Congratulations — you’re a manager now. After working your way up the career ladder, you get to run a team, groom your colleagues into managers, and set yourself up for even more success.
However, with all the excitement that comes from becoming a manager, there’s just as much anxiety. Managing a team or a project is daunting, especially if you’re a first-time manager.
Even worse, almost half of all managers go in blind when they accept new leadership roles. Not only is there a rugged mountain to climb, but for a lot of us, there’s also no climbing gear available.
Fortunately, we’ve created a guide to help you build a management process that will enable your team produce consistent, high-quality work. Read on to learn how to lead a high-octane team from the get-go.
What Is a Management Process?
A management process is a series of steps for planning, organizing, and leading projects. It’s best to document your management process in an internal wiki so you can reference it whenever you start working on a new project. It also makes it easier for other managers and colleagues to follow your process when you’re sick or on vacation.
For example, for the head of a blogging team, their management process could look something like this:
- Plan — Set traffic and lead goals and devise content strategy.
- Organize — Assign topics to writers.
- Lead — Provide writers with all the resources they need.
Why Do You Need a Management Process?
A management process provides a repeatable set of steps that you can rely on to execute your work. These processes ensure that you can complete tasks in a consistent manner, making it easier to streamline your current operations and tackle new, challenging projects.
Management processes also give your employees more autonomy, which is a basic psychological need and the leading contributor to happiness. On the flip side, defaulting to procedures and policies that dictate the way your employees can or can’t do their work plummets innovation and employee engagement.
Use the following steps to create and implement a management process for your current and upcoming projects.
How Do You Build a Management Process?
In the first stage of the management process, your job is to set challenging yet attainable goals and choose the optimal strategy to achieve them. To help make the planning stage easier to execute, we divided it into three steps.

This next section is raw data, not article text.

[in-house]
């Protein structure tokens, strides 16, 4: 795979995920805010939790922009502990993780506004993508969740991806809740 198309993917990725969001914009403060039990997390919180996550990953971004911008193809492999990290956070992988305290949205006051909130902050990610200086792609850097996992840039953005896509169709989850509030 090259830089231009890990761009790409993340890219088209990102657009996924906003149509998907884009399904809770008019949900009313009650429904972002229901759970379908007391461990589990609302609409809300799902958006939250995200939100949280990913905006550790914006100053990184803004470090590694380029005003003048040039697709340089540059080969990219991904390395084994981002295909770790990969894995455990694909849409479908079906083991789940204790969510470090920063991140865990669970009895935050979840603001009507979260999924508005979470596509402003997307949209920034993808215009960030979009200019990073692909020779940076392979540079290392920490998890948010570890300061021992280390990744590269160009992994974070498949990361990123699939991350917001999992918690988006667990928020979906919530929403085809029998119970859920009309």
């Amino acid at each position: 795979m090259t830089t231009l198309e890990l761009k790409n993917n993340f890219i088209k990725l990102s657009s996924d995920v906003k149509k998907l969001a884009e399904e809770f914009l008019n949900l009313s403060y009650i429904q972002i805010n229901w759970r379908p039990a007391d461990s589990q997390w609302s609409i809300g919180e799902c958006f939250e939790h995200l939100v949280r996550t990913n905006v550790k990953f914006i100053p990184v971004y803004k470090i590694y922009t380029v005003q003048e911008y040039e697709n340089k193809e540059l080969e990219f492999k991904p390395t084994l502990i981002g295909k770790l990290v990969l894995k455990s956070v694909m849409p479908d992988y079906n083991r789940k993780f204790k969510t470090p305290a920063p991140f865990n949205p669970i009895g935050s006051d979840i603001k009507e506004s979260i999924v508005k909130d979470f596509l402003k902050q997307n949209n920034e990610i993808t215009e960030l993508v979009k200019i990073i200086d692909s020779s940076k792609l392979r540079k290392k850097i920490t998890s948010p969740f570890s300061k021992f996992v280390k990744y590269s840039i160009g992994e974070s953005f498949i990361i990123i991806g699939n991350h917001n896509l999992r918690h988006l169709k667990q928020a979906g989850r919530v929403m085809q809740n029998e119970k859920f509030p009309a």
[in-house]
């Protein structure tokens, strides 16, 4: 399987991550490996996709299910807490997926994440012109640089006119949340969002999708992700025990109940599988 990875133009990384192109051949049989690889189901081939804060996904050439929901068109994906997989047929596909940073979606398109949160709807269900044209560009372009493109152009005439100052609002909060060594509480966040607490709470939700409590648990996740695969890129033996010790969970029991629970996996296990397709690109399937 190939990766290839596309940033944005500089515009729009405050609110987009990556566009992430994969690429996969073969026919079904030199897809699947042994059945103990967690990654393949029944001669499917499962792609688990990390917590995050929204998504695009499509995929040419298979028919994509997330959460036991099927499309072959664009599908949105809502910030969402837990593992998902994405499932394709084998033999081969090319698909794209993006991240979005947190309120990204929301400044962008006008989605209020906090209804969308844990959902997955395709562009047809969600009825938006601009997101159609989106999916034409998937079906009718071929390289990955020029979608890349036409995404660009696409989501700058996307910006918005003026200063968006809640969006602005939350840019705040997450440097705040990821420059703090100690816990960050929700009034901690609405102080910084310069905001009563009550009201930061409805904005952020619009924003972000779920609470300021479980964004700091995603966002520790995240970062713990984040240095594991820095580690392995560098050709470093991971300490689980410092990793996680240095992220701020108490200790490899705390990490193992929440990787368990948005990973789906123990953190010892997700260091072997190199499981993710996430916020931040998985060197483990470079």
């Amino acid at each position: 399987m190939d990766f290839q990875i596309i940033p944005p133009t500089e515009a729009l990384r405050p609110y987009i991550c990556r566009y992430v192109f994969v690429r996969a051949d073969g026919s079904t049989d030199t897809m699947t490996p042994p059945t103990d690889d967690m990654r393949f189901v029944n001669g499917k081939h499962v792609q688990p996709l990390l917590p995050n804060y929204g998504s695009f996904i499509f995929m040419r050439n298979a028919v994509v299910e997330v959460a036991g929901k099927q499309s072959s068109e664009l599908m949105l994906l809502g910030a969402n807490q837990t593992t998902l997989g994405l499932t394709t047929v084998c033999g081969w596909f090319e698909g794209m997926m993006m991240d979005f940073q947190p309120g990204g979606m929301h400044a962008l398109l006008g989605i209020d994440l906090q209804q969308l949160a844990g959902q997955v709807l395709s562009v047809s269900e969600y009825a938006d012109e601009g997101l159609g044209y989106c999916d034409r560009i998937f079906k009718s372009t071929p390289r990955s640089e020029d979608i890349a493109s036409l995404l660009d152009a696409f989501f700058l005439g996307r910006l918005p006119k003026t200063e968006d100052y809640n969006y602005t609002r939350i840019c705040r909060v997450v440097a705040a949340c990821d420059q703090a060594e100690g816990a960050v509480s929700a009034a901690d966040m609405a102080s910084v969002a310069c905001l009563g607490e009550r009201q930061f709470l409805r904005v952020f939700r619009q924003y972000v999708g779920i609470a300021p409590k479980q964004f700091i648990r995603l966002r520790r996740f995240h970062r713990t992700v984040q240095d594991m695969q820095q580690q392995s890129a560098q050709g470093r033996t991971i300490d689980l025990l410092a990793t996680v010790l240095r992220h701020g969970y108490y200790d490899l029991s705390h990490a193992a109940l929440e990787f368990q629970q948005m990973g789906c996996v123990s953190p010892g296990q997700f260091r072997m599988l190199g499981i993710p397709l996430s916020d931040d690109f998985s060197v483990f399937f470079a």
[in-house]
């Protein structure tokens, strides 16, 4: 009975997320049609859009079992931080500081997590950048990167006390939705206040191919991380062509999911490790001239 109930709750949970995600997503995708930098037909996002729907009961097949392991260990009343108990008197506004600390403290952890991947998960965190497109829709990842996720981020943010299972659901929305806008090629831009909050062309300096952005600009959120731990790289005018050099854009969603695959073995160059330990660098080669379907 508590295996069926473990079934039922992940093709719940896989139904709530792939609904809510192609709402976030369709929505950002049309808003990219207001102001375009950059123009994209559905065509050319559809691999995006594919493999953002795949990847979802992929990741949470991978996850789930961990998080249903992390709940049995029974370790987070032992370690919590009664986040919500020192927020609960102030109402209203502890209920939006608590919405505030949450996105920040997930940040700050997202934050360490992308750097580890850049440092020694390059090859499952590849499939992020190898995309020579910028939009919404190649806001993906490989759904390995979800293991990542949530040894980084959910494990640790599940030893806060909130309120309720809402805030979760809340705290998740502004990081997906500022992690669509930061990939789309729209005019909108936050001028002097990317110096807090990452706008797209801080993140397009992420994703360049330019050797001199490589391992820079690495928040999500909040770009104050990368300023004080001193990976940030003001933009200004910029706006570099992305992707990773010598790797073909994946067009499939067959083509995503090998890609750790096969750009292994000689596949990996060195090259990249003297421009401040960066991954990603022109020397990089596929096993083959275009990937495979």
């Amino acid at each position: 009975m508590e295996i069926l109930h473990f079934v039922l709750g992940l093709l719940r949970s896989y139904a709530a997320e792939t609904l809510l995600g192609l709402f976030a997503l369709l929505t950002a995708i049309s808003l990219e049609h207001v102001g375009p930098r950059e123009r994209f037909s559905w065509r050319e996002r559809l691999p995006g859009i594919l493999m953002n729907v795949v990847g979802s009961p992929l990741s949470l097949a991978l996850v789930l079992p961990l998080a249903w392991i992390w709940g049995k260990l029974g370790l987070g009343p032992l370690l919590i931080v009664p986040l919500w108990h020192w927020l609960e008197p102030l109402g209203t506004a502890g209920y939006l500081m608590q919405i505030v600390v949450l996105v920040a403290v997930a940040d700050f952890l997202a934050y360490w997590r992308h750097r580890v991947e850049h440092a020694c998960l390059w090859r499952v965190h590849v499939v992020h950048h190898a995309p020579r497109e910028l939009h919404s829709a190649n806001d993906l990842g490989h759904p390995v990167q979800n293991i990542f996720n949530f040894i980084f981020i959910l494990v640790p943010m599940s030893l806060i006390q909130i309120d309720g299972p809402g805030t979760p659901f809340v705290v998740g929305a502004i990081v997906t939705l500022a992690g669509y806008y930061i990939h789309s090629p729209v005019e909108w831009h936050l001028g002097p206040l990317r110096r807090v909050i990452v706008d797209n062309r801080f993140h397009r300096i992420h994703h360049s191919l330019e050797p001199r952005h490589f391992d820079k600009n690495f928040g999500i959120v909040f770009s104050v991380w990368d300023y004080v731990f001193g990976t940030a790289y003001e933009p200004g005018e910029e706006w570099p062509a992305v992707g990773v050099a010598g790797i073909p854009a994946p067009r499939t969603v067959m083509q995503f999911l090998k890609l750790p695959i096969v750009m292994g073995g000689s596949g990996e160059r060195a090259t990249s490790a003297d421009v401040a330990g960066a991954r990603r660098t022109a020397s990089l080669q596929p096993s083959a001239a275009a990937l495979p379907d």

1. Determine why and how you’ll achieve a goal, not just the goal itself.
Too often in business, we conflate the measurement of a goal with the goal itself. This can incentivize you to focus too much on the results instead of the thing that produces the results — the process.
To open up this common bottleneck, make sure you determine why you want to accomplish your goals and how you’re going to accomplish them — not just what you’re going to accomplish.
For instance, in our objectives and key results (OKR) template, we recommend setting objectives, which are inspirational goals rather than numeric ones, such as “become the knowledge management tool of choice for every small-to-medium sized tech company.” Then, we recommend setting key results, which are the numeric goals that measure your progress toward attaining your objectives.
However, before you start working toward your goals, we also recommend setting an expectation for how often you’ll actually hit your goals. Because if you’re hitting your goals 100% of the time, they might just be easy wins. And if you’re never hitting your goals, they could just be impossible to reach.
Luckily, Christina Wodtke, a seasoned tech veteran and computer science lecturer at Stanford University, wrote a book about achieving your most important goals called Radical Focus. Shesuggests you aim to hit your goals 50% of the time because it prevents you from setting goals that are too attainable or too ambitious, enabling you to grow at a healthy pace.
2. Brainstorm (the right way).
The typical brainstorming session might seem like the most collaborative and effective way to generate creative ideas, but according to psychologists, it’s actually one of the worst.
When a team congregates to devise a new strategy, a handful of cognitive biases can rear their ugly heads and suck all the creativity out of the room. First, there’s groupthink, where people don’t want to ruffle anybody’s feathers, so they agree to run with the most accepted idea — but not necessarily the most creative one.
Next, there’s evaluation apprehension, where introverts are less likely to share their ideas than extroverts, enabling one personality type to dominate the discussion. And finally, there’s production blocking. This is a cognitive bias where the number of people participating in the brainstorm limits the number of ideas each person can pitch and, in turn, the quantity of ideas that each session produces.
To avoid falling victim to these stifling cognitive biases, consider asking all your team members to brainstorm ideas on their own and privately submit them to you — they’ll think of a larger amount of better ideas. In fact, according to a study of over 800 teams, brainstorming alone, instead of in a group, allows teams to generate a higher quantity and quality of ideas. Additionally, employees of a publicly traded corporation who were able to take part in the decision-making process were rated more creative by their supervisors.
From there, you can conduct an anonymous poll to see which idea your team thinks is most intriguing. This way, none of the social influences mentioned above can sway anyone’s decision.
3. Chop up your project into small yet challenging tasks.